Close this search box.

High-Throughput Monitoring of Plant VOC Kinetics with a Novel Autosampler and the Vocus PTR-TOF

The combination of the fast, ultra-sensitive Vocus PTR-TOF and this novel autosampler, allows quasi-simultaneous, real-time monitoring of over 100 samples with a single mass spectrometer – providing a unique solution for VOC research in plant science and other fields.

Marc Pfander, Lingfei Hu, Meng Ye,  and Matthias Erb, Institute of Plant Sciences, University of Bern, Switzerland
Manuel Hutterli and Felipe Lopez, TOFWERK, Thun, Switzerland

The interactions of plants with their environment determines their survival in nature and yields in agriculture. Plants can release specific VOCs (volatile organic compounds) to attract beneficial organisms and can detect VOCs as environmental cues.  Time-resolved monitoring of VOC exposure and emissions for large numbers of individual plants is critical for understanding the dynamic roles and mechanisms of VOC-dependent plant-environment interactions. 

Traditionally, plant scientists collect trace level VOCs on traps and then measurement them offline with gas chromatography (GC). This process is notoriously slow, with a single sample typically taking more than 30 min to analyze, thus limiting the total number of samples which may be included in a study.  The Vocus PTR-TOF mass spectrometer provides fast, real-time VOC measurements at ultralow concentrations while preserving molecular identity – therefore no prior concentration, separation, or sample preparation is needed. The Vocus PTR-TOF is thus well suited for real-time measurement of the fragrances which plants release and perceive.  In addition to enabling highly time-resolved measurements of VOC emissions from single sources (or single plants), the speed and sensitivity of the Vocus PTR-TOF creates the possibility to sample many plants in a very short time as a form of high throughput phenotyping.  

In the context of an ongoing research collaboration between the University of Bern Institute of Plant Sciences and TOFWERK, with support from Abon Life Sciences and Bibus AG,  a Vocus PTR-TOF was integrated into a newly developed autosampler (patent pending) to study VOC kinetics of 102 plants in a near-simultaneous fashion (see feature image above).  During operation, each volatile source containing a plant is purged by a clean air flow that carries the emitted VOCs directly to the Vocus PTR-TOF for analysis. The autosampler then cycles between individual containers, measuring VOC emissions and plant responses to different stimulants, treatments, or environmental conditions. In this experiment each plant is measured for 15 seconds with a <5 second transition between samples. Complete mass spectra (0-500 Th) are saved and plotted at 5 Hz  (for example, Figure 1). 

Figure 1 . (Top) An example of an autosampler cycle measuring a series of 17 plants. Concentrations of select VOCs are plotted at 5 Hz (5 unique mass spectra per second). In this case, 17 individual plants were sampled with a measurement time of only 10 seconds per plant . Between individual plants, a fast zero air measurement is performed for 5 seconds. The auto sampler devised here is capable of resolving individual plant kinetics for 102 plants with time resolution better than 30 minutes. It is evident from the 5 Hz time-series that the signal-to-noise of the Vocus is excellent even at concentrations approaching single digit pptv concentrations. The response time of the instrument, even for sticky compound such as terpenes, is on the order of 100 ms or better. (Bottom) An example mass spectrum from a single plant averaged for the 15 second measurement cycle shows that hundreds of compounds are detected and monitored in seconds.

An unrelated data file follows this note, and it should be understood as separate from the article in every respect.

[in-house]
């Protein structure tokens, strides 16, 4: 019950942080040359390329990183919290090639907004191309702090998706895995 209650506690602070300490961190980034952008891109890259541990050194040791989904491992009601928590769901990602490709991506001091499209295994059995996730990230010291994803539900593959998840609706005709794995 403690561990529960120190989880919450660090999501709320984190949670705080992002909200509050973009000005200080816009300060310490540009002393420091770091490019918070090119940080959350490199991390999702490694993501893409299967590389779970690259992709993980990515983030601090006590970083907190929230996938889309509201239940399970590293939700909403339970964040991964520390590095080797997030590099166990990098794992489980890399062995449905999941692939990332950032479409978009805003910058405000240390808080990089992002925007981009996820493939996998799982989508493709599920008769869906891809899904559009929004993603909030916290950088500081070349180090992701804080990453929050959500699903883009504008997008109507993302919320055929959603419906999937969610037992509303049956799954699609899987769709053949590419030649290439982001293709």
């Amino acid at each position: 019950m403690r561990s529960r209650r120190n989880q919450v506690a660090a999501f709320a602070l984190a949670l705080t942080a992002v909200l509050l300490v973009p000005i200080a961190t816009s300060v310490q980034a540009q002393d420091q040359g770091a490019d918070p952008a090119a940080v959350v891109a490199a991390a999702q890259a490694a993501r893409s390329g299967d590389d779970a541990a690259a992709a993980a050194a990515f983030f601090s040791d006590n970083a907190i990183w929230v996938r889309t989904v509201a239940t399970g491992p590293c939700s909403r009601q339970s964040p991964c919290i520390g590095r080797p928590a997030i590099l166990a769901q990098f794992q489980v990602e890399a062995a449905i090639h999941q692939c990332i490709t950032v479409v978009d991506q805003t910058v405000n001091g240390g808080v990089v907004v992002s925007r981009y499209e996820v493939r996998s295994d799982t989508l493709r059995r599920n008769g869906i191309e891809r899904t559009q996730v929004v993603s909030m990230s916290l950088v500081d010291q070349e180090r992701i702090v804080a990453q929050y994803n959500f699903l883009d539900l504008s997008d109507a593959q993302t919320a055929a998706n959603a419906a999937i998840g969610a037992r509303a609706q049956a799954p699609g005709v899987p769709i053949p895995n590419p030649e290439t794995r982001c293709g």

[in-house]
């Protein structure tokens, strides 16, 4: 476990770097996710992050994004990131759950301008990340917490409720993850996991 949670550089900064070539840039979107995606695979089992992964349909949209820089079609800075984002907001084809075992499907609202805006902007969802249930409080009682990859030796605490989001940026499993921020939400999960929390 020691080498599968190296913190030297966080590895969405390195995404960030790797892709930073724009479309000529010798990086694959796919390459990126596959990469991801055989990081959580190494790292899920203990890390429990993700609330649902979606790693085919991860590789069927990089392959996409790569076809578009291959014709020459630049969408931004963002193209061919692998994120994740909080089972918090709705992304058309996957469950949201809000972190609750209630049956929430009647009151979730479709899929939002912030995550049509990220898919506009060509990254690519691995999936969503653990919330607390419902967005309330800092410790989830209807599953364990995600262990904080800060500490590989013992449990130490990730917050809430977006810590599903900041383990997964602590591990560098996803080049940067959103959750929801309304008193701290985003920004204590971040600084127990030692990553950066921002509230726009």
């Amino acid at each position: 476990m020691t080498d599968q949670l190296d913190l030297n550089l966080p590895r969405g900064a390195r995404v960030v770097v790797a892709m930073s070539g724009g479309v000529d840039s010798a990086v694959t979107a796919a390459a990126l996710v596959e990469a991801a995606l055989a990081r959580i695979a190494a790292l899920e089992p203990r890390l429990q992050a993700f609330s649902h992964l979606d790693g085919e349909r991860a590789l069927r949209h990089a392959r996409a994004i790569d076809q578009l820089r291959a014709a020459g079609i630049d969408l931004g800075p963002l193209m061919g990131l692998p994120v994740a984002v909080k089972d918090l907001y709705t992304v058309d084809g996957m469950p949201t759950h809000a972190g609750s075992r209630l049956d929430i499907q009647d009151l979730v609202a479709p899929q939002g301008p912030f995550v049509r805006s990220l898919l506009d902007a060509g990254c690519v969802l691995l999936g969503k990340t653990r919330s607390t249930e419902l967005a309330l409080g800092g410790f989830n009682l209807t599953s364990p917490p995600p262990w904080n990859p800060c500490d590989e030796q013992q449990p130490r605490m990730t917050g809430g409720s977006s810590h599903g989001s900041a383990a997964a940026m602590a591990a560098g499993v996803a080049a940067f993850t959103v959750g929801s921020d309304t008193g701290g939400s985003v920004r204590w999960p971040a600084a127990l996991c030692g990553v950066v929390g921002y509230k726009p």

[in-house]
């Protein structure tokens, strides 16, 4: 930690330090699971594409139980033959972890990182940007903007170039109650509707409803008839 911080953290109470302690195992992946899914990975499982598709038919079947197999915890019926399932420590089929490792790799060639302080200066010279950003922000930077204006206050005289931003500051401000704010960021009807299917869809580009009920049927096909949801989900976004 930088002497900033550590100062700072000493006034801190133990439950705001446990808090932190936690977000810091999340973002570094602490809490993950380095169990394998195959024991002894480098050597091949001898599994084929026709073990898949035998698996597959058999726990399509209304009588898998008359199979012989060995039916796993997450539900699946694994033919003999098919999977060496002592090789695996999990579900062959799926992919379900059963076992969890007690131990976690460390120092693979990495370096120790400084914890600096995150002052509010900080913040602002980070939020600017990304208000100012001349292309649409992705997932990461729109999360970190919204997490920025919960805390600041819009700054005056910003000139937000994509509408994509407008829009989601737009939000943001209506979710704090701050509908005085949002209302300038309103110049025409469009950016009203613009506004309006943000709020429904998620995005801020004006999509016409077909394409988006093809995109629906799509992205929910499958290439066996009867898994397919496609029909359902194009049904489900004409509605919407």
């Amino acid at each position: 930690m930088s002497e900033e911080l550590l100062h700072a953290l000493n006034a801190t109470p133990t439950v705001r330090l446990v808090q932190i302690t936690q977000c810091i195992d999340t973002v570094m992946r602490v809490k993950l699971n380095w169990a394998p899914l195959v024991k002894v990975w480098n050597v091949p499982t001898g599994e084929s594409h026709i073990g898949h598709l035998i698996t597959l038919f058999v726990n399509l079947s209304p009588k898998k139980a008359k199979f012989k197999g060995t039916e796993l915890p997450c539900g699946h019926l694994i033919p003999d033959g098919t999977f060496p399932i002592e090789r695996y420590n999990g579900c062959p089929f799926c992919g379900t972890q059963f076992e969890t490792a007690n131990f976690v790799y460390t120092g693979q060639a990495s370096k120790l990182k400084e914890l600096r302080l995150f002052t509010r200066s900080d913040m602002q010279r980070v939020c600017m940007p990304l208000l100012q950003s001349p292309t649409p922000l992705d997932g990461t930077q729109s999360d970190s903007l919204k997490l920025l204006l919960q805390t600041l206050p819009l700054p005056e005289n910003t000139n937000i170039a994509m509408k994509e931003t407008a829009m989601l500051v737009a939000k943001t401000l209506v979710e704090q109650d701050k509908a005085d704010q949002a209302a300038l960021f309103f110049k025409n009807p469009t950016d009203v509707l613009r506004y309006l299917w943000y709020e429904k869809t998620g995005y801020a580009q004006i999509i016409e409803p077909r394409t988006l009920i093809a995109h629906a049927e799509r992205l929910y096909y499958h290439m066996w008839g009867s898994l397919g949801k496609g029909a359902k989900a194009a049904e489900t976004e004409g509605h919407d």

Figure 2 presents the results for 1 of 17 individual plants during a 10-hour experiment measuring the plants kinetic response to a simulated attack from Spodoptera littoralis larvae which eat maize leaves. The plant responds by emitting a variety of VOCs with different kinetics, some of which can be perceived as warning cues by other plants. 

Figure 2. The emission kinetics of selected VOCs over time after a simulated insect attack of one of the plants. Initially, green leaf volatiles such as hexenal are rapidly emitted after the leaves are scratched and exposed to insect regurgitate. After 30 minutes, indole starts being released as a priming cue that can induce defenses in neighboring plants. Terpenes, which can attract predators of herbivores, are released at later time points. The quasi-simultaneous sampling of over 100 plants using one mass spectrometer provides a unique solution to for systematic studies of a large number of samples, thus allowing for genetic mapping and large-scale comparative approaches in plant science and other fields.

This work was funded through the European Research Council (ERC) under the European Union’s Horizon 2020 research and innovation programme (ERC-2016-STG 714239 to M. Erb).  

Want to see the auto sampler in action? The following video shows the application of our autosampler for the measurement of VOC emitted from plants. 


By loading the video, you agree to YouTube’s privacy policy.
Learn more

Load video